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Indian Journal of Medical Ethics Vol V No 4 October-December 2008


The status of forensic medicine in India

Jagadeesh N
Professor of forensic medicine, Vydehi Institute of Medical Sciences and Research Centre, 82, EPIP Area, Whitefield Road, Bangalore 560 066 INDIA e-mail jagadeesh_

Raped womans testimony overrides medical evidence (1)

Medical evidence more credible than eye witness (2)
Medical expert grilled by defence in Best Bakery case (3)
Eight more doctors suspected of illegal human experiments (4)
Ethics not a subject in medical college? (5)
Medical negligence cases pile up, but even more go unreported (6)
This random selection of headlines from leading newspapers highlights the importance attached to medical evidence in cases
of death. They point to the ethical and legal duties of doctors, and, crucially, they reflect the status of forensic medicine in India.
Below are some important problems that must be addressed to promote the ethical practice of this speciality.

Poor quality curriculum content, out-of-date textbooks and reference materials

The broad goal of teaching forensic medicine to undergraduate students is to produce doctors who are well informed and
capable of making observations and inferring conclusions, by logical deductions ,to set enquiries on the right track in criminal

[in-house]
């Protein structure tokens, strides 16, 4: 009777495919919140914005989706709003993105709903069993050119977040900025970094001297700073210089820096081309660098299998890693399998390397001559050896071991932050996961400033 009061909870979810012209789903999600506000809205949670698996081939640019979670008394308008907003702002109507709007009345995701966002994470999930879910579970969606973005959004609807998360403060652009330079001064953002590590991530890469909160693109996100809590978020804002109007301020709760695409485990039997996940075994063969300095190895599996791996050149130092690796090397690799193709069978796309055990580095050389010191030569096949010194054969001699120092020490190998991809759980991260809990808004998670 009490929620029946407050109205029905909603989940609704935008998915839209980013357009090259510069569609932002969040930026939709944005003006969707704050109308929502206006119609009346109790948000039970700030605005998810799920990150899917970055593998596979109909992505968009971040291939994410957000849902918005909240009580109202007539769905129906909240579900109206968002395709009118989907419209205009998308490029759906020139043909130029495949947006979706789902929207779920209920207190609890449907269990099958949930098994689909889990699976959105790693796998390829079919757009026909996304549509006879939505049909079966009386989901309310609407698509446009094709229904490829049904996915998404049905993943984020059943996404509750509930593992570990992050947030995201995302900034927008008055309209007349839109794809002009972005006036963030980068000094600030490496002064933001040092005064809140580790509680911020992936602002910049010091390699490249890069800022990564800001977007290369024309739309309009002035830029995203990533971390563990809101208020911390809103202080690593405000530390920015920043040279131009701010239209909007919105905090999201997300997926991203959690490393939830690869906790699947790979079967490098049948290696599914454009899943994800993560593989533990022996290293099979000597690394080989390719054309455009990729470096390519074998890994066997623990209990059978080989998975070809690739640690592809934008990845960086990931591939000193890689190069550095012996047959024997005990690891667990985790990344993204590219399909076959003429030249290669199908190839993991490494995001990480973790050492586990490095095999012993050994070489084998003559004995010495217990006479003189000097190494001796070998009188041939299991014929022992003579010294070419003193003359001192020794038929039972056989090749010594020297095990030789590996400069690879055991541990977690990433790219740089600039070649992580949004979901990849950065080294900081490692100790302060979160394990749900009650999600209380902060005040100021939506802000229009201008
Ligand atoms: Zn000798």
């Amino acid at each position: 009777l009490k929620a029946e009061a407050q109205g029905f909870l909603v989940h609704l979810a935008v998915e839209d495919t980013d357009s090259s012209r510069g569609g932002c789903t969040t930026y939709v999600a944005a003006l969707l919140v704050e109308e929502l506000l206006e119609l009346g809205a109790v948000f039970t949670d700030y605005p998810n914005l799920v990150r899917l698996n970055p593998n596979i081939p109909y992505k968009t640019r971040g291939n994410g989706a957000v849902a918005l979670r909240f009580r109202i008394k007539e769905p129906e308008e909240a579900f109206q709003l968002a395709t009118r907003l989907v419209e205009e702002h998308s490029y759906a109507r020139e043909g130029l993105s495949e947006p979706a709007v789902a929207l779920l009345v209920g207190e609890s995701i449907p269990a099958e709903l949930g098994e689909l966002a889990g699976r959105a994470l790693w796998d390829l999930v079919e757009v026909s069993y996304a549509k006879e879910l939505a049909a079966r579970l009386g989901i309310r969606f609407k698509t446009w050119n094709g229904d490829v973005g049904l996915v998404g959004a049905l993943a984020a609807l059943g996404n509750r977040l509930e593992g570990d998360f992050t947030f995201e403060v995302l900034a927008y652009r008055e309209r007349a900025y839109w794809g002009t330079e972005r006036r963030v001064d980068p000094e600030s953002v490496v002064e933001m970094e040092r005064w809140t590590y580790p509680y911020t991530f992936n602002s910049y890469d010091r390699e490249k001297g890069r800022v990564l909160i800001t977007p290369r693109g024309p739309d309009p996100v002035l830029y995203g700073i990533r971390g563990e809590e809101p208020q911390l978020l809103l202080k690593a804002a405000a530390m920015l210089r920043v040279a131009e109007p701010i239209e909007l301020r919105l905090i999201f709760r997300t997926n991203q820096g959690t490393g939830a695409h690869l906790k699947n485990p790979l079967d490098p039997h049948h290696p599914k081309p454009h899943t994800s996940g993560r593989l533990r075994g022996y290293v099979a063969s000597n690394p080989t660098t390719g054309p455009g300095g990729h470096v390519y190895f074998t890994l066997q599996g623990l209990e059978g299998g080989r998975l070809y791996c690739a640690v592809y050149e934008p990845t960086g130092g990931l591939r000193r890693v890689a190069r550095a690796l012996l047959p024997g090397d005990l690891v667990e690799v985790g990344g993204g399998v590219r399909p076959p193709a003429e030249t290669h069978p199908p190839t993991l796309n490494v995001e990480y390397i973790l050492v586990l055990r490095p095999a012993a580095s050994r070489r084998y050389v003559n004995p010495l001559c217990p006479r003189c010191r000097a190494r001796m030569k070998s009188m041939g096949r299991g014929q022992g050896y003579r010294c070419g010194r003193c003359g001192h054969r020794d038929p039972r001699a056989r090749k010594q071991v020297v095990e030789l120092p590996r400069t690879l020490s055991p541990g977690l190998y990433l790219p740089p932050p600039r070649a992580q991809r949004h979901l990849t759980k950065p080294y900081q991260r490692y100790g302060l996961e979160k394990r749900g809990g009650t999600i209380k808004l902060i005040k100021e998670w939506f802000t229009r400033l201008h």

matters/medico-legal cases. This requires knowledge of the law in relation to medical practice and medical negligence, and
respect for medical ethics.
But the curriculum in Indian medical colleges has barely been able to meet the above objectives, as evidenced by a study conducted
among undergraduates at the Bangalore Medical College and Research Institute and among doctors in private and government
practice in Karnataka (7). Many undergraduates and practising doctors are not very confident about performing routine medicolegal duties. Further, the judiciary and police often find flaws in the certificates issued by medical professionals. It is to be noted that
in India, unlike in developed countries, the bulk of medico-legal work is done by government medical officers who do not have
a post-graduate qualification in forensic medicine. It is thus all the more necessary to train undergraduates in a more integrated